Critical care nursing in Europe varies from one country to another. The EfCCNa Exchange Programme enables critical care nurses to spend some time on a ICU in another European country.
Aims and Objectives of the programme
- to widen the professional horizon of critical care nurses in Europe
- to promote international collaboration and to share expertise
- to stimulate the personal professional development of critical care nurses in Europe
Who can participate?
All critical care nurses or nurses working in intensive care who own a membership in their national professional organisation which is member of EfCCNa. Additionally, it is anticipated that participants have got a sound experience in intensive care nursing (5 y)
For more information on the programme see links below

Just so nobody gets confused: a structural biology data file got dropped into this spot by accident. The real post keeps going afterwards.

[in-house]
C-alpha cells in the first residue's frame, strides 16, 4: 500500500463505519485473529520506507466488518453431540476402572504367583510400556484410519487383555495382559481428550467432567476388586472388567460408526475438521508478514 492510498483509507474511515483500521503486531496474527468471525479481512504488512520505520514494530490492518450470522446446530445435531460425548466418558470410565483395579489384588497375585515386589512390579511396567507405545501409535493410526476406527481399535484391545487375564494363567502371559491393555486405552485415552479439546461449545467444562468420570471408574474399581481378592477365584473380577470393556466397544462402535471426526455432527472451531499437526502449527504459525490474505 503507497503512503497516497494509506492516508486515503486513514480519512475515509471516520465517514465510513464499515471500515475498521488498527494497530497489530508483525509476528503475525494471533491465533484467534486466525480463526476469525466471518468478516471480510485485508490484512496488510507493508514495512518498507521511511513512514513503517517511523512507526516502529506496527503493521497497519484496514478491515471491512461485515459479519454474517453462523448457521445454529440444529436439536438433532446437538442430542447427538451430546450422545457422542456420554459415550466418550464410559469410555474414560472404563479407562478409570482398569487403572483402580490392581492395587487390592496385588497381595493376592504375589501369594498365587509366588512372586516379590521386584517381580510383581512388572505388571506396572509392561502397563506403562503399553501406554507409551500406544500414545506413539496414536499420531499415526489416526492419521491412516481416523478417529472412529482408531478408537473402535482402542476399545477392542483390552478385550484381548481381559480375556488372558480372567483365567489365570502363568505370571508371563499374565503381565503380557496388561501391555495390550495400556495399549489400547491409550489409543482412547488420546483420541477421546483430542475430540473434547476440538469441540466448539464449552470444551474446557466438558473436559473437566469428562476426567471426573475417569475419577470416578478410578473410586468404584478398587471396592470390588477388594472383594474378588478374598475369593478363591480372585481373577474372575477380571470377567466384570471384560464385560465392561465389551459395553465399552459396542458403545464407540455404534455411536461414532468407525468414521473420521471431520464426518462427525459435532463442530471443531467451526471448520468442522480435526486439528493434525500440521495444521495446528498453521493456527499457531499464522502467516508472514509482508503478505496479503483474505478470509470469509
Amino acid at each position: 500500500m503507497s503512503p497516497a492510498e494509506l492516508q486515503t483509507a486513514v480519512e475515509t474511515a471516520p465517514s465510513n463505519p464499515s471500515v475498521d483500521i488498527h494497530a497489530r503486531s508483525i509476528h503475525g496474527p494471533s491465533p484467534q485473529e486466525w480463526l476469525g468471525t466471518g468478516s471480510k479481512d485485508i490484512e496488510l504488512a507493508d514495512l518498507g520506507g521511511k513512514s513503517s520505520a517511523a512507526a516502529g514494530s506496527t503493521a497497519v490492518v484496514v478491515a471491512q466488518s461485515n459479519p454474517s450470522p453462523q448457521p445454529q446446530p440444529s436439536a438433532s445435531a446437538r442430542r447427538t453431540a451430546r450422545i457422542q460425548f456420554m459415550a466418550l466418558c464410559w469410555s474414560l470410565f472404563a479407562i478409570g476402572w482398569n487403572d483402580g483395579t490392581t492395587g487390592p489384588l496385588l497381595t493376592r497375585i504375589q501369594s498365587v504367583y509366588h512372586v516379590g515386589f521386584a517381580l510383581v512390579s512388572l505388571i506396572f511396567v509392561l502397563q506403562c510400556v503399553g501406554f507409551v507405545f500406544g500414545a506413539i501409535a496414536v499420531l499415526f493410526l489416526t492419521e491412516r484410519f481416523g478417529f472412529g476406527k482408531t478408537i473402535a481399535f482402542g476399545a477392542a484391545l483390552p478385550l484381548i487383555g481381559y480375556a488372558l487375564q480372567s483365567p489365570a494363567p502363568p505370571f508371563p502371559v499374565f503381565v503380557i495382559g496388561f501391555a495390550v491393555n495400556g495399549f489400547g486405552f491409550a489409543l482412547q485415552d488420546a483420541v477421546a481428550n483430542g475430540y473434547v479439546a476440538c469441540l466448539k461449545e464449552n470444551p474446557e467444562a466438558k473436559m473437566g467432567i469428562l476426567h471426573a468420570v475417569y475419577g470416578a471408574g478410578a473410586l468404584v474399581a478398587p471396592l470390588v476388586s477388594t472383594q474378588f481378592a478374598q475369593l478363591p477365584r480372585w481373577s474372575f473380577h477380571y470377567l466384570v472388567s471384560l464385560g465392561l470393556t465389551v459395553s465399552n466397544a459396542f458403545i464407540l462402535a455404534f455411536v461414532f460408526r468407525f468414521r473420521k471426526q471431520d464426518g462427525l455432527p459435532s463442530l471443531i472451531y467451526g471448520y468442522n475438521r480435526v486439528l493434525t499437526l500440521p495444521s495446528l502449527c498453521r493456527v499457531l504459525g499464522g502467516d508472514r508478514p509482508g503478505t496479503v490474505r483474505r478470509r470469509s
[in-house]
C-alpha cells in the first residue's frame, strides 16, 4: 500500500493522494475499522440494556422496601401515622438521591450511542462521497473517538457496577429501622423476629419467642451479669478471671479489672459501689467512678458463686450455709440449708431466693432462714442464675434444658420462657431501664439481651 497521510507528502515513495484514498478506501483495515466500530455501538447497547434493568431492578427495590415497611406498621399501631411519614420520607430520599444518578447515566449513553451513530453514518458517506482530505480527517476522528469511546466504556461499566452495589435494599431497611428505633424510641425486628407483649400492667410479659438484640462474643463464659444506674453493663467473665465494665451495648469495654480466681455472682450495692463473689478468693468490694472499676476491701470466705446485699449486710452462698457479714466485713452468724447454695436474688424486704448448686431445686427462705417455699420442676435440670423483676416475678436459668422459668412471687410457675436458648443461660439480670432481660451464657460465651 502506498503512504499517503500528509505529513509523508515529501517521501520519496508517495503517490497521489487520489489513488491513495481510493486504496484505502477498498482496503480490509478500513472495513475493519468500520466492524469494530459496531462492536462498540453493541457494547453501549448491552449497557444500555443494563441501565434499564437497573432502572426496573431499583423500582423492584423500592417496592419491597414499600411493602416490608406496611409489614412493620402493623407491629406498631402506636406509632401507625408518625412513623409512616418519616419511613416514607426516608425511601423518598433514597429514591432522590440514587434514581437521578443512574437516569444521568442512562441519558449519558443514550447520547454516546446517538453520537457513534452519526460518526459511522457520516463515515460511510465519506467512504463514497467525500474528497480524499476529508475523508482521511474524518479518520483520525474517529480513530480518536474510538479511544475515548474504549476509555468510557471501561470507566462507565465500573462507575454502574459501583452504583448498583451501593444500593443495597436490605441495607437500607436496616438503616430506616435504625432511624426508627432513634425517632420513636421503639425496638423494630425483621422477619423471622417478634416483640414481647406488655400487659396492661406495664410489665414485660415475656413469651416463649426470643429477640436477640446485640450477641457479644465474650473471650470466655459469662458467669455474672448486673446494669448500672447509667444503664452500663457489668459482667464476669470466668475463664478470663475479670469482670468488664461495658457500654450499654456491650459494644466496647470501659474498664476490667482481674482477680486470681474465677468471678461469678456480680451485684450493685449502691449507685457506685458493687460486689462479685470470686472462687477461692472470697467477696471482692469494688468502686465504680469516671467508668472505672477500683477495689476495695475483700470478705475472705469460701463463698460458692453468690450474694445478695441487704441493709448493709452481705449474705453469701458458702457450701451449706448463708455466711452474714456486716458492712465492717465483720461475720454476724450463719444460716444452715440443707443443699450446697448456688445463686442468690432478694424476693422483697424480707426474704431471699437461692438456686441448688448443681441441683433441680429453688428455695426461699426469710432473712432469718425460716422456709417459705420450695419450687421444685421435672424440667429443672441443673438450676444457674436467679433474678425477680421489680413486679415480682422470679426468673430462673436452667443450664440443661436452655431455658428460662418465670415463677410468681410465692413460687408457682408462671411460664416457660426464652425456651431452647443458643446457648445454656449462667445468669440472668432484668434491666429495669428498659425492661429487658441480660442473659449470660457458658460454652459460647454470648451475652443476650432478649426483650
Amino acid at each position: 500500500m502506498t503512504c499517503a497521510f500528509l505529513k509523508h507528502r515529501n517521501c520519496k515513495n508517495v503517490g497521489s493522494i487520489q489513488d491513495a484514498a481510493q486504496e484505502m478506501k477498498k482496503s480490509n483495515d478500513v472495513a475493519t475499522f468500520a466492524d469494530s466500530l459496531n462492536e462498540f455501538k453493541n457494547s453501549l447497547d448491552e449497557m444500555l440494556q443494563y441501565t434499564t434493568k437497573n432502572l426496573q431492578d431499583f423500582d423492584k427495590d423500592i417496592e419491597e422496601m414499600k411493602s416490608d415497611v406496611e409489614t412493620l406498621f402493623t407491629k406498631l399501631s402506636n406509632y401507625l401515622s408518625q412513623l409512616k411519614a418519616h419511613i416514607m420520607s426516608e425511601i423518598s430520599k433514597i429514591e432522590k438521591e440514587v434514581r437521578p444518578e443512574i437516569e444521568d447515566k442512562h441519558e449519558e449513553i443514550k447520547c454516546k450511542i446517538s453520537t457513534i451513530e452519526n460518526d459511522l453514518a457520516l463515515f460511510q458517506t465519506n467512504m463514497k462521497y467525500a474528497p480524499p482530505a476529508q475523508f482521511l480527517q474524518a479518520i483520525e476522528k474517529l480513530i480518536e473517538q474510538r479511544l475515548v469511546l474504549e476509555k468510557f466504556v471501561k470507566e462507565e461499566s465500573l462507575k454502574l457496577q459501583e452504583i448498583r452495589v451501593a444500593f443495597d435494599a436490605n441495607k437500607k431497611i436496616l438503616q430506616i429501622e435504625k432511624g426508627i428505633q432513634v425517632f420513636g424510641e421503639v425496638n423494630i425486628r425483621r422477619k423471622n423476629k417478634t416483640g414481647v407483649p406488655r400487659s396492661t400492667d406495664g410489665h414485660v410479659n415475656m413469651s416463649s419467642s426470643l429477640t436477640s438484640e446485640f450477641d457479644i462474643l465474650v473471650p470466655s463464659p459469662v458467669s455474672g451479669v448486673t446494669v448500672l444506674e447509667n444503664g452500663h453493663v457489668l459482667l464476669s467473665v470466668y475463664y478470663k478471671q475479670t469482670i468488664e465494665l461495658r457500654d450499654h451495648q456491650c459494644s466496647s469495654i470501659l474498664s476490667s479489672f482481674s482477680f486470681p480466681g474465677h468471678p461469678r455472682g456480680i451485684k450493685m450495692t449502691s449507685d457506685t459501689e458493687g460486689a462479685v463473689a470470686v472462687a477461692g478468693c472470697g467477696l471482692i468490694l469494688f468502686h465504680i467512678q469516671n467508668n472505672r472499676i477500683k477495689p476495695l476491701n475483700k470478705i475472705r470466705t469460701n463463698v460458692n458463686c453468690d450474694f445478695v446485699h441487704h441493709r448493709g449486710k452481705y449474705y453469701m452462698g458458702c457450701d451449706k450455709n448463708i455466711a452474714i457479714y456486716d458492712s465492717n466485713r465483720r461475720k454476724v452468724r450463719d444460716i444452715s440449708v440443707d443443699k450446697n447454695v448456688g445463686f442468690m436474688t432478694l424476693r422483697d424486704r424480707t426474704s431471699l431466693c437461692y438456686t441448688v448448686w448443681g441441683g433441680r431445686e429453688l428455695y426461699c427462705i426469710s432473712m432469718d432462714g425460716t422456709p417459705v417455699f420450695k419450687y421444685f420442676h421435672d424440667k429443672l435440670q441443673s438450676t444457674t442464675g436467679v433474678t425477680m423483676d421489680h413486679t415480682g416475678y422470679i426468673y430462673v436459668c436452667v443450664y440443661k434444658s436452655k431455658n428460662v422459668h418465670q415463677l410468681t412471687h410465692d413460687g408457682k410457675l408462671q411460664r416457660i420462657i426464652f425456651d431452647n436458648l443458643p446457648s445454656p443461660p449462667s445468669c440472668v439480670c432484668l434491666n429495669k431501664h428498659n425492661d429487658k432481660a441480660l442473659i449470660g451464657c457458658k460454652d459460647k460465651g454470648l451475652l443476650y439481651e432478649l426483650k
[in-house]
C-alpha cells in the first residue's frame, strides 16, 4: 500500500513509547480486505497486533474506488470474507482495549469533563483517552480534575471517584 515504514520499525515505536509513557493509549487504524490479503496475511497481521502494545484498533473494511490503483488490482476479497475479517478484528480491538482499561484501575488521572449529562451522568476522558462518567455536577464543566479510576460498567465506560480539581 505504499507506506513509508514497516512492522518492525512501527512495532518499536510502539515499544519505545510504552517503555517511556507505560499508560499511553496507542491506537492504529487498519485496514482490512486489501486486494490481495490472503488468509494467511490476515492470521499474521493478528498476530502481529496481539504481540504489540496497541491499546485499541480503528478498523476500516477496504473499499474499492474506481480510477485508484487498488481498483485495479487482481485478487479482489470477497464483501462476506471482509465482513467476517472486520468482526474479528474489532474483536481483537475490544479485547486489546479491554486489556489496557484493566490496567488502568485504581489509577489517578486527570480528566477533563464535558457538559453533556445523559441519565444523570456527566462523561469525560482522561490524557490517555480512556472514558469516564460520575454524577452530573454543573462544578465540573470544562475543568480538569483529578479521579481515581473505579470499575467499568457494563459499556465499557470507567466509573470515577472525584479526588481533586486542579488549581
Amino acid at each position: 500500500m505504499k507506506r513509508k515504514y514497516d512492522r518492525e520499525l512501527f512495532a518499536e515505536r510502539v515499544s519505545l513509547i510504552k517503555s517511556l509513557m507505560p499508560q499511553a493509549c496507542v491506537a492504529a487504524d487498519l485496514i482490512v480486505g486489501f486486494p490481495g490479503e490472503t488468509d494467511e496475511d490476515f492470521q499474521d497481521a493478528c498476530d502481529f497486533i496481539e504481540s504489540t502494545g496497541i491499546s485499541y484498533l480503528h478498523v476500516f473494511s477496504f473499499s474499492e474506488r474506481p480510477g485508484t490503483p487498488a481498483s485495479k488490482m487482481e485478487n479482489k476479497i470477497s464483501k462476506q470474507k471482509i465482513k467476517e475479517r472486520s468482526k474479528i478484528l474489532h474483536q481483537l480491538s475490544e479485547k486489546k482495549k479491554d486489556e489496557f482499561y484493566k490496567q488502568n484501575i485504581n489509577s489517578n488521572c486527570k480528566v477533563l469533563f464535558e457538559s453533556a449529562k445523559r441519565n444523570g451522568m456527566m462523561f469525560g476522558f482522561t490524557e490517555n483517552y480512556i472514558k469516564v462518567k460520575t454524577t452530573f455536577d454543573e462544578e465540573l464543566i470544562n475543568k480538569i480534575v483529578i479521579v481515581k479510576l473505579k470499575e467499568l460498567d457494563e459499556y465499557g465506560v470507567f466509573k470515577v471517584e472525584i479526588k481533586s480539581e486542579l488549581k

Reports on the exchange programme
Since its implementation more than 40 European nurses have participated in the programme so far. Here are quotes from our last delegates.
Try the experience of exchange
I am a nurse in the polytrauma ICU of the Hospital 12 de Octubre in Madrid. My visit to Cyprus was scheduled before the pandemic, so when I was contacted again, I was overjoyed.
I feel very fortunate to have had the opportunity to see a healthcare system from the inside. Jelena facilitated all the conversations with the coordinator in Cyprus (Maria Foka) to whom I am eternally grateful. My experience at the Nicosia General Hospital starts from the 22nd to the 28th of May. From the very first minute I was given a tour of the different ICUs so that my colleagues could get to know me and get to know me.